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How should the United States understand Chinese intentions? Policy makers and scholar alike have noted the importance of more effectively deciphering what China wants and how Beijing plans to achieve its goals to best cater to U.S. strategy. Understanding what China hopes to accomplish in the South China Sea and how Beijing plans on doing so is particularly critical for a number of reasons. Over three trillion dollars’ worth of commercial shipping pass through these waters annually—about one third of all global shipping. Many partners and allies of the United States, such as Japan and South Korea, rely on unfettered access to the South China Sea to trade with the outside world, including natural resources their economies depend on. Southeast Asian countries rely heavily on the fisheries in the disputed South China Sea waters where over 12% of the world’s fish are caught and over 3.7 million people are employed. The United States’ ability to keep these waters free and open and reduce the incentives for coercion in regional politics will determine the strength of its leadership role in Asia.

Yet, there is a lack of consensus about what China is trying to accomplish in the South China Sea and how the United States should respond. I propose a research project that addresses these questions by creating framework about the conditions under which certain types of information—discourse, capabilities, behavior and internal characteristics—can provide insights into China’s intentions. The project will then apply these metrics to the case of China in the South China to provide insights into what China’s goals are, the costs Beijing is willing to pay to achieve them, and the conditions under which its intentions may change. Armed with these findings, I provide recommendations for how U.S. military strategy needs to adapt to ensure the U.S. military can operate and achieve its mission objectives in peacetime and in wartime.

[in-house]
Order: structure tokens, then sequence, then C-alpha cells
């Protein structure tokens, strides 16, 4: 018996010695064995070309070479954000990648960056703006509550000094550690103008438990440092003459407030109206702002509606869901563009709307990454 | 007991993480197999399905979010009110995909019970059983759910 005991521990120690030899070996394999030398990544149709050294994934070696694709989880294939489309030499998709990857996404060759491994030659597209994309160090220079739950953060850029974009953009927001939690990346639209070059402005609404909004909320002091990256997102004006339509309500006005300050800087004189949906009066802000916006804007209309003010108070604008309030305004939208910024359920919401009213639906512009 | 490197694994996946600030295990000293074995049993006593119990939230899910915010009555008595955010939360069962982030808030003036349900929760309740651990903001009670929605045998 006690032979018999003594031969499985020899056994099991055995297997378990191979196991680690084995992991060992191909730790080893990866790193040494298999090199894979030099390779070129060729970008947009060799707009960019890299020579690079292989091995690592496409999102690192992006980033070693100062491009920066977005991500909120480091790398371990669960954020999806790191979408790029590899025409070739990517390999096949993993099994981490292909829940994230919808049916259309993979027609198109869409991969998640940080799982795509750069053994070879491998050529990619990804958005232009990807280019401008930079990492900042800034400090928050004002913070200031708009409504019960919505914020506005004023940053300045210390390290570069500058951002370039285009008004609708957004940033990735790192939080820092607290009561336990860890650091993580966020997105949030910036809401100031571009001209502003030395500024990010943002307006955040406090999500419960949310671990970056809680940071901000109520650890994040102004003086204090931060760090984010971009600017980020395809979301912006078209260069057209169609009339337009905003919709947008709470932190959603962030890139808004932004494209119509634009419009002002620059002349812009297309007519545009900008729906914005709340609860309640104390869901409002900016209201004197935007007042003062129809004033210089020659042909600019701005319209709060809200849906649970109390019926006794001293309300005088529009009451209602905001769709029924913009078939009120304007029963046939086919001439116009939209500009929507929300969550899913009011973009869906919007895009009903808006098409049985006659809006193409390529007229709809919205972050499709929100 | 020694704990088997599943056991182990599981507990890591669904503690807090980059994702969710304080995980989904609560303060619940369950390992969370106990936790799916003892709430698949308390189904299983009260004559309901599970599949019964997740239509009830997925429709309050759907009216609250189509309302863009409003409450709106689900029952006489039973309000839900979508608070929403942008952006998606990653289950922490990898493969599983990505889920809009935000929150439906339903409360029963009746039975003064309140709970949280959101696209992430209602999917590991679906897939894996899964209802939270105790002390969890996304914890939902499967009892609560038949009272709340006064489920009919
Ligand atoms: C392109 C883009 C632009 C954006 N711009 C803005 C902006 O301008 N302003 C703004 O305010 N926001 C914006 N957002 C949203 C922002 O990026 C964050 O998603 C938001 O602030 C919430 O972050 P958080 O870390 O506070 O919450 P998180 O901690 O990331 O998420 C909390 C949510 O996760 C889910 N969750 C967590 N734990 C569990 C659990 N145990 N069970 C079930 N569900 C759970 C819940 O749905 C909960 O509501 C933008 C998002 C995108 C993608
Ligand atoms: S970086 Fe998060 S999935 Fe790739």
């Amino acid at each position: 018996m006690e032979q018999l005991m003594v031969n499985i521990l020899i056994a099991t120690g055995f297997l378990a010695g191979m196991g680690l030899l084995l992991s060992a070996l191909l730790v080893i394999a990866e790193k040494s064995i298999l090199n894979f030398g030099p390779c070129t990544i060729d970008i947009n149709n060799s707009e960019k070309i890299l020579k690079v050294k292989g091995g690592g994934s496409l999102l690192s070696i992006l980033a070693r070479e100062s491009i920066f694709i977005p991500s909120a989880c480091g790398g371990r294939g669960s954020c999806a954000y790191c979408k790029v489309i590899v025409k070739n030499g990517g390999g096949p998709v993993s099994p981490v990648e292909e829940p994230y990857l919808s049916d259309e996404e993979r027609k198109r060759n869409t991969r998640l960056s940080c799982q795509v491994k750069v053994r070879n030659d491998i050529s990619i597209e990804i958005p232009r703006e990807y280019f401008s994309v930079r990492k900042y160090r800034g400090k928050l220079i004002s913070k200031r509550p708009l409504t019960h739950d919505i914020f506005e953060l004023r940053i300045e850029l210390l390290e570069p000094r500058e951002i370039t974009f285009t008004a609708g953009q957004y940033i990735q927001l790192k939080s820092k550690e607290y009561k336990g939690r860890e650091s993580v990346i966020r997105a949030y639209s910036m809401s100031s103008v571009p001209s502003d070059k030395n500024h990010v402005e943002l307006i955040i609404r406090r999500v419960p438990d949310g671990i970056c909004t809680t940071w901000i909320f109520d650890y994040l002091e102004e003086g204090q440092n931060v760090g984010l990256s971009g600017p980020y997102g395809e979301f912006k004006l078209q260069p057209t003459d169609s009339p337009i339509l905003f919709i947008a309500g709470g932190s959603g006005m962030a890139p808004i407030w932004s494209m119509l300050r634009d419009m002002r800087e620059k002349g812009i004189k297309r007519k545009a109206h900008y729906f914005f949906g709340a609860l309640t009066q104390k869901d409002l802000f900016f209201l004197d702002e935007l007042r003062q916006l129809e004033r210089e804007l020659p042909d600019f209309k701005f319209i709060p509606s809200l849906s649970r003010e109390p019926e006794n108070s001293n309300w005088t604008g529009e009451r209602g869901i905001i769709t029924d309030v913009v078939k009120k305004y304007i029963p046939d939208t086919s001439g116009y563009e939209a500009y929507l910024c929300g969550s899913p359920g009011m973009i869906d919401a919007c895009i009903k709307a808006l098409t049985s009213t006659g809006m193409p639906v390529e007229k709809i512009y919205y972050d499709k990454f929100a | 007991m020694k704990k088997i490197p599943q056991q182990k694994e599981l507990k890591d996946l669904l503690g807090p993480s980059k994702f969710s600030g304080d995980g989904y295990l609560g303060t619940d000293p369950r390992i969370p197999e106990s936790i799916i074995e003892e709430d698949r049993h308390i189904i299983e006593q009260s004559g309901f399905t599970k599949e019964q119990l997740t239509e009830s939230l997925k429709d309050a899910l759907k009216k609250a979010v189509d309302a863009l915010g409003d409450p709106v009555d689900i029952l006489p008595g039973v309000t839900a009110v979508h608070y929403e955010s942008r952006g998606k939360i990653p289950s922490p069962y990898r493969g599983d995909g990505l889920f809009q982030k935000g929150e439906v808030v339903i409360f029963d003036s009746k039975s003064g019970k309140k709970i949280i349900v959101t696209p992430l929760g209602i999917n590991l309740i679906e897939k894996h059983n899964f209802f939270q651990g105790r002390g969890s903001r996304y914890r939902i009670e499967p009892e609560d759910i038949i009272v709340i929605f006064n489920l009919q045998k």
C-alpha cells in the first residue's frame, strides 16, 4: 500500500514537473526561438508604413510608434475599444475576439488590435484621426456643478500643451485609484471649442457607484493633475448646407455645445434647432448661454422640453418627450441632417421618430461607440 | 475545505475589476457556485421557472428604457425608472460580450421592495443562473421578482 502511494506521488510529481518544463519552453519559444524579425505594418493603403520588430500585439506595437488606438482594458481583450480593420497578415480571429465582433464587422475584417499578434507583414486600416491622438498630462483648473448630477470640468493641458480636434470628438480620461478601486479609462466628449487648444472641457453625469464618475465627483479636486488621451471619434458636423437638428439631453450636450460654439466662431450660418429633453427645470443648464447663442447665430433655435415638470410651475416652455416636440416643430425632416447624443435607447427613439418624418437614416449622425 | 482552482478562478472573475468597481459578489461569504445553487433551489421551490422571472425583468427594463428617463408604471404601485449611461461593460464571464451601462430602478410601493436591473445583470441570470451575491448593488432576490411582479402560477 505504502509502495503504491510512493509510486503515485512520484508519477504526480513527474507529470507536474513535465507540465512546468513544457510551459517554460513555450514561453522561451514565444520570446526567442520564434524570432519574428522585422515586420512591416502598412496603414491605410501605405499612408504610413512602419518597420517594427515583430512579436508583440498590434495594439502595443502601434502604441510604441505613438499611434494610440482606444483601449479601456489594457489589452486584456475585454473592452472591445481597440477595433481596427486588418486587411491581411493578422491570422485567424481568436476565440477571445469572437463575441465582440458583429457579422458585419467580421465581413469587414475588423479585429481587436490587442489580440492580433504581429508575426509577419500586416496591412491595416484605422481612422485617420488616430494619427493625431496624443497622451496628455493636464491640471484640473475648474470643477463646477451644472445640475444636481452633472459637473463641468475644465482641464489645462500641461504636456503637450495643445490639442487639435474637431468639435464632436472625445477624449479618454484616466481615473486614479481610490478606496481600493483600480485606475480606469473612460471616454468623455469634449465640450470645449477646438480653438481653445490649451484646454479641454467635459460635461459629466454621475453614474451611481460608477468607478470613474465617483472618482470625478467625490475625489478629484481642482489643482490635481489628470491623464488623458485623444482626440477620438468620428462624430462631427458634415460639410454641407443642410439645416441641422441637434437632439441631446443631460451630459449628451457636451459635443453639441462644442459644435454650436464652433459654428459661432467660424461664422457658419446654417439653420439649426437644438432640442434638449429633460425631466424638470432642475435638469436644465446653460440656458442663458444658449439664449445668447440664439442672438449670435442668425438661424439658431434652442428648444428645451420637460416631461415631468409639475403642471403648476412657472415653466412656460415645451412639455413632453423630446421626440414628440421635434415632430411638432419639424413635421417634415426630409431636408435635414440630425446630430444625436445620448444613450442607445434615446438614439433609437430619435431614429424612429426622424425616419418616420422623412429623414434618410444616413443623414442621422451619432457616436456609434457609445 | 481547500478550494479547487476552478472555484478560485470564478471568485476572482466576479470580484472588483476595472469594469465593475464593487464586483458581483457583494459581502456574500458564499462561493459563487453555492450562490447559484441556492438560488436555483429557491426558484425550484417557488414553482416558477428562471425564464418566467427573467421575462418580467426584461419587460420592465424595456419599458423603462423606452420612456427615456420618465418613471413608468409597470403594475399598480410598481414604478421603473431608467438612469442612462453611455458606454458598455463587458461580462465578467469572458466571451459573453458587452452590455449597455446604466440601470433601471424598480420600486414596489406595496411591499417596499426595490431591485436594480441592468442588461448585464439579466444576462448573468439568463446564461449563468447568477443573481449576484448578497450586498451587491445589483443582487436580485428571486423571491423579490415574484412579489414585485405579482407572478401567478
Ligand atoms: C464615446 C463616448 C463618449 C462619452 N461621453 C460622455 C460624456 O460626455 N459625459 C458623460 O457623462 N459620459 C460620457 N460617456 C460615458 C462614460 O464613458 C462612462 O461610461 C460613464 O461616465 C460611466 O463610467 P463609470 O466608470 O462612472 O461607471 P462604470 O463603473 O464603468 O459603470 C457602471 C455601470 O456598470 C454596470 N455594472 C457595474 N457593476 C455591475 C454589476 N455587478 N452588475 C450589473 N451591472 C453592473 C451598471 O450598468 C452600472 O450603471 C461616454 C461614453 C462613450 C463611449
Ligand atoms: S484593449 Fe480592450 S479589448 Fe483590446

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Oriana Skylar Mastro

Oriana Skylar Mastro is an assistant professor of security studies at the Edmund A. Walsh School of Foreign Service at Georgetown University. In August, Dr. Mastro will join the Freeman Spogli Institute for International Studies, Stanford University as a Center Fellow where she will continue her research on Chinese military and security policy, Asia-Pacific security issues, war termination, and coercive diplomacy. Dr. Mastro is also a resident scholar at the American Enterprise Institute and an inaugural Wilson Center China Fellow. Mastro continues to serve in the United States Air Force Reserve for which she works as a Senior China Analyst at the Pentagon. For her contributions to U.S. strategy in Asia, she won the Individual Reservist of the Year Award in 2016. She has published widely, including in Foreign Affairs, International Security, International Studies Review, Journal of Strategic Studies, The Washington Quarterly, The National Interest, Survival, and Asian Security, and is the author of The Costs of Conversation: Obstacles to Peace Talks in Wartime, (Cornell University Press, 2019). She holds a B.A. in East Asian Studies from Stanford University and an M.A. and Ph.D. in Politics from Princeton University. 

11 hours ago

Take a look at @CatoUnbound debate on the role of nuclear weapons in US foreign policy: t.co/dEryIiebTM. My response to follow!